“We find ourselves at a moment when photo books are as important as ever, because they are concrete statements of artistic vision, essential counterweights in the ‘Ocean of Images’ that we swim through every day.”
—Peter Barberie, judge, 2016 CDS/Honickman First Book Prize in Photography
Pastor Randy “Mack” Wolford poses for a portrait inside his church, the Full Gospel Apostolic House of the Lord Jesus, which opened in 2010, Matoaka, West Virginia, November 2011. Photograph by Lauren Pond.
Congratulations to Lauren Pond, a photographer based in Columbus, Ohio, who was selected by curator Peter Barberie of the Philadelphia Museum of Art to win the eighth biennial First Book Prize in Photography for her color series Test of Faith that document, as Pond writes, “a family of Pentecostal Holiness serpent handlers that I have photographed since 2011.
“Serpent handlers, also known as ‘Signs Followers,’ hold a literal interpretation of a verse in the New Testament’s Gospel of Mark, which states that, among other abilities, true believers shall be able to ‘take up serpents.’ Despite scores of deaths from snakebites and the closure of numerous churches, there remains a small contingent of serpent handlers devoted to keeping the practice alive.
“Who are the serpent handlers? What motivates them to keep going? These are questions that I sought to answer when I first traveled to West Virginia and met Pastor Randy “Mack” Wolford, one of the best-known Signs Following preachers in the region. I spent the following year getting to know him and his family, but the course of my project changed dramatically in May 2012 when Mack, then forty-four years old, was bitten by a rattlesnake during a worship service I attended.”
Pond photographed the events that followed and has continued her relationship with Mack’s family. As she says, “I no longer see my images as being about serpent-handling practice and culture. Instead, they serve as a record of my rich friendship with the Wolfords, our shared experiences, and the valuable insights they have given me into the tenets of their faith—namely, forgiveness and redemption.”
Mack Wolford’s mother, Snook, chats with a customer at the cafe where she works with Mack’s wife, Fran, Bramwell, West Virginia, September 2013. Photograph by Lauren Pond.
First Book Prize judge Peter Barberie, Brodsky Curator of Photographs, Alfred Stieglitz Center, at the Philadelphia Museum of Art selected Pond’s photographs to win from a group of nine finalists because her “long-term documentation of the Wolford family emerged as a unique, cogent, and powerful topic for publication. Lauren Pond plunges us into the hothouse atmosphere of their faith. Through her photographs I can almost feel the physical strain of Mack’s worship, and I long to hear the song that his mother, Snook, sings as he accompanies her on guitar. Who are these purposeful, vibrant people so different from myself? Test of Faith commands this question and prompts me to consider the basis and limitations of my own worldview.”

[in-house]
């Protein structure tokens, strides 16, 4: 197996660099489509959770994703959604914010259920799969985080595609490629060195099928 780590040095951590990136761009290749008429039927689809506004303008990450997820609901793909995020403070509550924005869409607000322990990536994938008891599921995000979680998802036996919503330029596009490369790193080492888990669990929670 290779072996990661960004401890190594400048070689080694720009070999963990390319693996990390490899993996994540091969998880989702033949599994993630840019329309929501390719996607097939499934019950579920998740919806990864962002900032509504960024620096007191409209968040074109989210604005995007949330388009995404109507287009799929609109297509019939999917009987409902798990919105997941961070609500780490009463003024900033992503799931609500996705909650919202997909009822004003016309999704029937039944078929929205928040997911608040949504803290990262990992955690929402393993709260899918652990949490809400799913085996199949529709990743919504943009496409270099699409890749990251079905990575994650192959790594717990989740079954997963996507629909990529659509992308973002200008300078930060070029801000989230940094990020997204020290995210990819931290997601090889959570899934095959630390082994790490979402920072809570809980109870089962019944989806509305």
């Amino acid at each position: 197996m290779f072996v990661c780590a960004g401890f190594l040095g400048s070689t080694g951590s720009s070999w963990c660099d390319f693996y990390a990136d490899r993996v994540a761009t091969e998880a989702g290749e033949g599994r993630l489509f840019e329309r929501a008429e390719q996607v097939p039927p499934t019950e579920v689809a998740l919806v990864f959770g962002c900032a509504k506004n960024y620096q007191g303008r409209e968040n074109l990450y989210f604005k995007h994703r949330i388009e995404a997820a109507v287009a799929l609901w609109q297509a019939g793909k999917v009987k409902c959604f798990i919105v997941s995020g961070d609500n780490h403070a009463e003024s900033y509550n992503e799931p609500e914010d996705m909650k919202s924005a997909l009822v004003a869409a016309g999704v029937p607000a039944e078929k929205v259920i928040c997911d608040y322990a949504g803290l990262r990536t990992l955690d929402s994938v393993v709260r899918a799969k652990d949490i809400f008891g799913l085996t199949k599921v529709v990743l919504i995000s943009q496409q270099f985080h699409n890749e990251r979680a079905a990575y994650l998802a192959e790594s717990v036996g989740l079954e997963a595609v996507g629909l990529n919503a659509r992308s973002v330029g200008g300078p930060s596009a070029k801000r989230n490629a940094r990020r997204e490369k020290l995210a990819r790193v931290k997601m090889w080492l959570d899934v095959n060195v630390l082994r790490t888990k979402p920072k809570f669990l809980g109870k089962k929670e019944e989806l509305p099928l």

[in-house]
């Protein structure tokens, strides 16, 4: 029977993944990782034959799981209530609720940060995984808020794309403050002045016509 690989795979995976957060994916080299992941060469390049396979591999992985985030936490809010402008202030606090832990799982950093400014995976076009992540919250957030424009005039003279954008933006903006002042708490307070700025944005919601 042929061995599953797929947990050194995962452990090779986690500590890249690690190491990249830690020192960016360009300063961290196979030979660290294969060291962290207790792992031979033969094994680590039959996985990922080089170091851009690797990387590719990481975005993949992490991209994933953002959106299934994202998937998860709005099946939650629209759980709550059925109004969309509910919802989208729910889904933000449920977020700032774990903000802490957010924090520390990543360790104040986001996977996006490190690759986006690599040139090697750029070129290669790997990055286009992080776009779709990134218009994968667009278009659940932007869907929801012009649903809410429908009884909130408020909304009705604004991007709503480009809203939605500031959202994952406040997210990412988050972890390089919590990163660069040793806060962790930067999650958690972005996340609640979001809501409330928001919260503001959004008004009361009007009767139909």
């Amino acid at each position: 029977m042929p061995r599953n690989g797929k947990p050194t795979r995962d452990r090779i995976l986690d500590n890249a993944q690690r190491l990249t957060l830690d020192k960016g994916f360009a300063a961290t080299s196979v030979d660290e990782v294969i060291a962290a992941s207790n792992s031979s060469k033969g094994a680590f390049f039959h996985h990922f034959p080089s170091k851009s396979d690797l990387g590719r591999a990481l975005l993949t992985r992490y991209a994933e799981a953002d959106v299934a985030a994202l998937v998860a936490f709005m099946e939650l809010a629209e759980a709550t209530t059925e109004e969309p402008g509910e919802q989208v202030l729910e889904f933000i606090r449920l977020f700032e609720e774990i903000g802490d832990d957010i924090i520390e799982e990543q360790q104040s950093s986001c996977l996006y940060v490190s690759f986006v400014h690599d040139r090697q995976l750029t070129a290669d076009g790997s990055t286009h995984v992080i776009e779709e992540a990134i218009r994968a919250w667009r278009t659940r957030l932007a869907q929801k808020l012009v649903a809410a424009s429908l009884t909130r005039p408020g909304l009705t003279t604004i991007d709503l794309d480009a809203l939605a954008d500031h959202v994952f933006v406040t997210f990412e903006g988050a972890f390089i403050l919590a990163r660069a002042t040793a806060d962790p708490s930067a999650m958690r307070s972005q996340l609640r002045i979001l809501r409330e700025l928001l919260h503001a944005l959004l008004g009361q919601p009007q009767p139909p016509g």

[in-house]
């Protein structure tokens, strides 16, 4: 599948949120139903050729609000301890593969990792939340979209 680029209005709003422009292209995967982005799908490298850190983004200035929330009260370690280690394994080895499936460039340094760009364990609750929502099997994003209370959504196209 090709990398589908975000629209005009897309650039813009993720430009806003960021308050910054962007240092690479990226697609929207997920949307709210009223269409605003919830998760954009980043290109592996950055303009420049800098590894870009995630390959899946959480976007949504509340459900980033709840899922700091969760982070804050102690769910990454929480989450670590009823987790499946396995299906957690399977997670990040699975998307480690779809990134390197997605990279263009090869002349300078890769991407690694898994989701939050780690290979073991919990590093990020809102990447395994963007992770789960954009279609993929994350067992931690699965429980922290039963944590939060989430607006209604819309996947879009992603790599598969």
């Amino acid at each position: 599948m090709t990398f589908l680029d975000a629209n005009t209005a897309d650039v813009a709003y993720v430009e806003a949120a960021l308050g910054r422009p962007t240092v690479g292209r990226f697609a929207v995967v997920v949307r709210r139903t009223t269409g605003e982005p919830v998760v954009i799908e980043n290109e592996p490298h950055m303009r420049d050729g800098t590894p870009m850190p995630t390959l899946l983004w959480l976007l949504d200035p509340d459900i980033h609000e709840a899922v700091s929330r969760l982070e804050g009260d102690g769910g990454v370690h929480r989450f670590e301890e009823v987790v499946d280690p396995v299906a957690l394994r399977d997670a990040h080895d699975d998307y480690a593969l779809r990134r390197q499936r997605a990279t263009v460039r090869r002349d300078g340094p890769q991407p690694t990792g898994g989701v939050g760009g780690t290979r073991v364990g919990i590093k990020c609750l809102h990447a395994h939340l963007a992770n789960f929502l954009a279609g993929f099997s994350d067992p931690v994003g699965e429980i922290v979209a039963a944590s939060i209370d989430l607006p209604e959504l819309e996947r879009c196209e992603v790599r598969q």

Pond receives a grant of $3,000, inclusion in a website devoted to presenting the work of the prizewinners, and publication of a book of photography. Barberie will write the introduction, and Pond an afterword, to the book, which is forthcoming in November 2017 from Duke University Press in association with CDS Books of the Center for Documentary Studies at Duke University. Pond will also have a solo exhibition in Duke’s Rubenstein Library Photography Gallery, and the photographs will then be placed in the library’s Archive of Documentary Arts.
Lauren Pond, a documentary photographer who specializes in faith and religion, is currently the multimedia content producer for the American Religious Sounds Project within The Ohio State University’s Center for the Study of Religion. She also manages an art gallery and works on freelance projects across the country. She received her Master of Arts degree in photojournalism from Ohio University’s School of Visual Communication in 2014, and bachelor’s degrees in journalism and art from Northwestern University in 2009. Pond’s photographs have appeared in such publications as the New York Times, the Washington Post, and the Wall Street Journal, and have been recognized by the Magnum/Inge Morath Foundations, the Lucie Foundation, FotoVisura, Photo District News, College Photographer of the Year, and the William Randolph Hearst Foundation, among others. She has spoken about her work at universities and conferences across the United States.
The CDS/Honickman First Book Prize in Photography is awarded by the Center for Documentary Studies at Duke University and the Honickman Foundation.